The first edition of cells to fight cancer using CRISPR shows "encouraging" results in three patients in the US
After being approved in 2016, the first major human genomic experiment using CRISPR in the United States, whose objective is to try to fight cancer, today has its first results, which according to those responsible are "encouraging".
A group of researchers from the Abramson Cancer Center, at the University of Pennsylvania, United States, have extracted and edited cells of the immune system from the blood of three cancer patients using CRISPR-Cas9 technology, and then installed them again in these volunteers. According to the information, the edited cells have so far not caused significant side effects.
It is still too early to consider it a reliable therapy
This treatment, they explain, consisted of removing three genes that may have been hindering these cells' ability to attack the disease, as well as adding a fourth new feature to help them do immunology work.
Dr. Edward Stadtmauer, study leader at the University of Pennsylvania, commented:
"It is the most complicated genetic and cellular engineering that has been attempted so far. This is proof that we can safely do genetic editing of these cells."
The experiment was carried out on three patients who agreed to participate in this treatment, two with multiple myeloma and one with sarcoma. After almost three months of treatment, one patient's cancer continued to worsen and the other remained stable, while the third patient took a few weeks, making it too early to diagnose.
According to the researchers, what is truly important so far is that it has been successfully successfully genetically altering human cells to help them recognize and fight cancer, with "minimal and manageable side effects" in patients.
Based on these early results, the modified cells have survived and have been multiplying as intended. And it is that this is intended as a one-time treatment, since the cells, which are returned to the patient intravenously, must multiply within the body and act as a living medicine that actively cures cancer.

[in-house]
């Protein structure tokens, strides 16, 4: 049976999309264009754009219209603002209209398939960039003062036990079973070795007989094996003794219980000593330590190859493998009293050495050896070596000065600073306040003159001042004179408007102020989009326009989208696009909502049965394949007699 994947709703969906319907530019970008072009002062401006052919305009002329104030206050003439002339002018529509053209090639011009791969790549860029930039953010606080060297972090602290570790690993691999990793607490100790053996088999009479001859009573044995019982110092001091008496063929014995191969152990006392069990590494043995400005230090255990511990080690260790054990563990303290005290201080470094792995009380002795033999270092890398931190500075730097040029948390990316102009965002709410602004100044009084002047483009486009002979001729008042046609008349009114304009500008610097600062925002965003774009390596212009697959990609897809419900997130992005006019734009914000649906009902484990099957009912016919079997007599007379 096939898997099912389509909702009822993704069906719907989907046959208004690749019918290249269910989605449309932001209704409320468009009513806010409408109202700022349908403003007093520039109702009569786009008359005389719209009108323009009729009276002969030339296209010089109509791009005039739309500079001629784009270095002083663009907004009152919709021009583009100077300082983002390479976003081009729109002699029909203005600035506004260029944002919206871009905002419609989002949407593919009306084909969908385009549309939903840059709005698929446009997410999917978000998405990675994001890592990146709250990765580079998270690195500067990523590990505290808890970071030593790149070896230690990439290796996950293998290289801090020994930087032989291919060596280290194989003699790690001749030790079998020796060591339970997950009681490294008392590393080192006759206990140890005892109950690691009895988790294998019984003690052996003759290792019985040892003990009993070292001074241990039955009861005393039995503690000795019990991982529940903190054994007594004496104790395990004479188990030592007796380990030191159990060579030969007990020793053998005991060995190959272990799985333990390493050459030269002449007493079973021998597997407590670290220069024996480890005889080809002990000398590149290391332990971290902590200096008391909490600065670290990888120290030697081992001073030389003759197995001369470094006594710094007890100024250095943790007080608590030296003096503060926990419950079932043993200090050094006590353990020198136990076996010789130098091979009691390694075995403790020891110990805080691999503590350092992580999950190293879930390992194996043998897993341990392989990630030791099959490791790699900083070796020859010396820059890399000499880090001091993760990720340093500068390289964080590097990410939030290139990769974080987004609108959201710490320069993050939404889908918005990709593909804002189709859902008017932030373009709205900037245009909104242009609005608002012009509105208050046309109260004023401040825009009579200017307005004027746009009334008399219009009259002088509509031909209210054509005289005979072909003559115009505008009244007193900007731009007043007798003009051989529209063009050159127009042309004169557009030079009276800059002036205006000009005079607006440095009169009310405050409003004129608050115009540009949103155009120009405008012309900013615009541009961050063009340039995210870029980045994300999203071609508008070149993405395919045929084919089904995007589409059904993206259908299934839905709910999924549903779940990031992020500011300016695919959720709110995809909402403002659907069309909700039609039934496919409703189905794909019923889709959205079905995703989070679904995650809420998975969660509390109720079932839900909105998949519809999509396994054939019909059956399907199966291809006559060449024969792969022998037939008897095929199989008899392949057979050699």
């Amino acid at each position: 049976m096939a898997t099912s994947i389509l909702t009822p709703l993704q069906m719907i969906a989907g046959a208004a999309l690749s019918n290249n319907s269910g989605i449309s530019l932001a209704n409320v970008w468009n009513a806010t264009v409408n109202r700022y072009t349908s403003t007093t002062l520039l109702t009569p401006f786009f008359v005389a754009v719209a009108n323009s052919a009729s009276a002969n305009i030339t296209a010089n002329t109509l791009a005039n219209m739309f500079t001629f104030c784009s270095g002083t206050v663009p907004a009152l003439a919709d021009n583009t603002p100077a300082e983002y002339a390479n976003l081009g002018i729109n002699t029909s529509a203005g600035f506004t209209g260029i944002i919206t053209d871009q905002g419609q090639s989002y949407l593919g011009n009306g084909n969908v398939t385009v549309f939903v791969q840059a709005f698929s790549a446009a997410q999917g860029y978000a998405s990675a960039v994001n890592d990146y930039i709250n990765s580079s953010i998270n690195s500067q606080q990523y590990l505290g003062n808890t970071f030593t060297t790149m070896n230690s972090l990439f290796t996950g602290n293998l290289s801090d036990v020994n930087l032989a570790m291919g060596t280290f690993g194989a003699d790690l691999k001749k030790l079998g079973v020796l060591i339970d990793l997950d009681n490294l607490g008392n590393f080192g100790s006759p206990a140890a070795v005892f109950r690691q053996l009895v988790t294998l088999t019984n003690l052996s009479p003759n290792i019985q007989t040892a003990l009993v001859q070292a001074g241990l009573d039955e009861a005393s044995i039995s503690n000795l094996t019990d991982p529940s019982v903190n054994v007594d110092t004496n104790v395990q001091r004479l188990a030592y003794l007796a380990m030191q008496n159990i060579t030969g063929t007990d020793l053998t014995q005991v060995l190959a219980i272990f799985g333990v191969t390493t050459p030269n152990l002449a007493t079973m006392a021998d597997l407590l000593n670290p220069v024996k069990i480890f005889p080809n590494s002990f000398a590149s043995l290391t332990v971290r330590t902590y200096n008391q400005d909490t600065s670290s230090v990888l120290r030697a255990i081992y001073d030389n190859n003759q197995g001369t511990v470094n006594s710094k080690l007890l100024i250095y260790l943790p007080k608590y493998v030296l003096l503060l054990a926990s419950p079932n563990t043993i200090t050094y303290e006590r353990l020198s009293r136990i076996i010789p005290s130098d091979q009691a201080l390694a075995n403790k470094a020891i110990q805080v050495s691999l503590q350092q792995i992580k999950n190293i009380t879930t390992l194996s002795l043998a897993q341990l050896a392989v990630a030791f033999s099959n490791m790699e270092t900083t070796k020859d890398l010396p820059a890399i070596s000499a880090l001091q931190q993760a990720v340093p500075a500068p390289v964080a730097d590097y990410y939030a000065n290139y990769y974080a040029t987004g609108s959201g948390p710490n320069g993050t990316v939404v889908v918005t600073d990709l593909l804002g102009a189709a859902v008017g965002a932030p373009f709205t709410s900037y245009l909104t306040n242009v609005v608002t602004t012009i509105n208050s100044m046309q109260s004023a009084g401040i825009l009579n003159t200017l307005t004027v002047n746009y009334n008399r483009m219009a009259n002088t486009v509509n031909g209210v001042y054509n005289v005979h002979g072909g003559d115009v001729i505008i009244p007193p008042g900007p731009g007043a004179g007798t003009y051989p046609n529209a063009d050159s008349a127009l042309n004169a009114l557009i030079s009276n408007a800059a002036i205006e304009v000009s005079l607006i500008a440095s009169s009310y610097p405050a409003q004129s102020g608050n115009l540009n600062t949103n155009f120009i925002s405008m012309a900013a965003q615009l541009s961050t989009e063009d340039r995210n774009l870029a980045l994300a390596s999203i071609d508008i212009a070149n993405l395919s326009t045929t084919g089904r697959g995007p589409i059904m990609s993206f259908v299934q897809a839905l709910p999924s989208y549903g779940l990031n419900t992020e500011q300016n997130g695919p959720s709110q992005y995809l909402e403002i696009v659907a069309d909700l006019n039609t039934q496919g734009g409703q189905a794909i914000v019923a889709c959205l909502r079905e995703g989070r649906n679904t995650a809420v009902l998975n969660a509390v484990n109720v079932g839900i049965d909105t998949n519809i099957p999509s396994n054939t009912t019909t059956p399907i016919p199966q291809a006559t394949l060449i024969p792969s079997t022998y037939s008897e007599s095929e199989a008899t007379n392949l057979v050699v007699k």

Despite all this, it is still too early to consider this therapy to be reliable, as it is not known whether it will truly succeed in completely fighting cancer cells and improving the lives of patients. Dr. Aaron Gerds, a cancer specialist at the Cleveland Clinic, mentioned: "It is very early, but I am incredibly encouraged by this".
Those responsible for this experiment have set the goal of treating 15 more patients in order to evaluate the safety and proper functioning of this genetic treatment of cell editing.
Gene editing using CRISPR has proven to be ideal for permanently changing DNA and thus being able to attack some of the root causes of a disease. However, all of this has been tested in controlled laboratory environments, and this is the first time it has been done in humans, at least in the United States, since China has been experimenting on humans for some years.
It should be noted that this American treatment does not seek to change the DNA inside a person's body, at least that is what those responsible say. Instead, it seeks to "remove, alter, and return" cells to the patient with a kind of "superpower" to fight cancer, a new way to explore immunotherapy.
Next December, during the annual Conference of the American Society of Hematology, all the technical details of this new genetic editing technique will be announced, where it is expected that there will be new information on the progress of patients and the next steps to follow.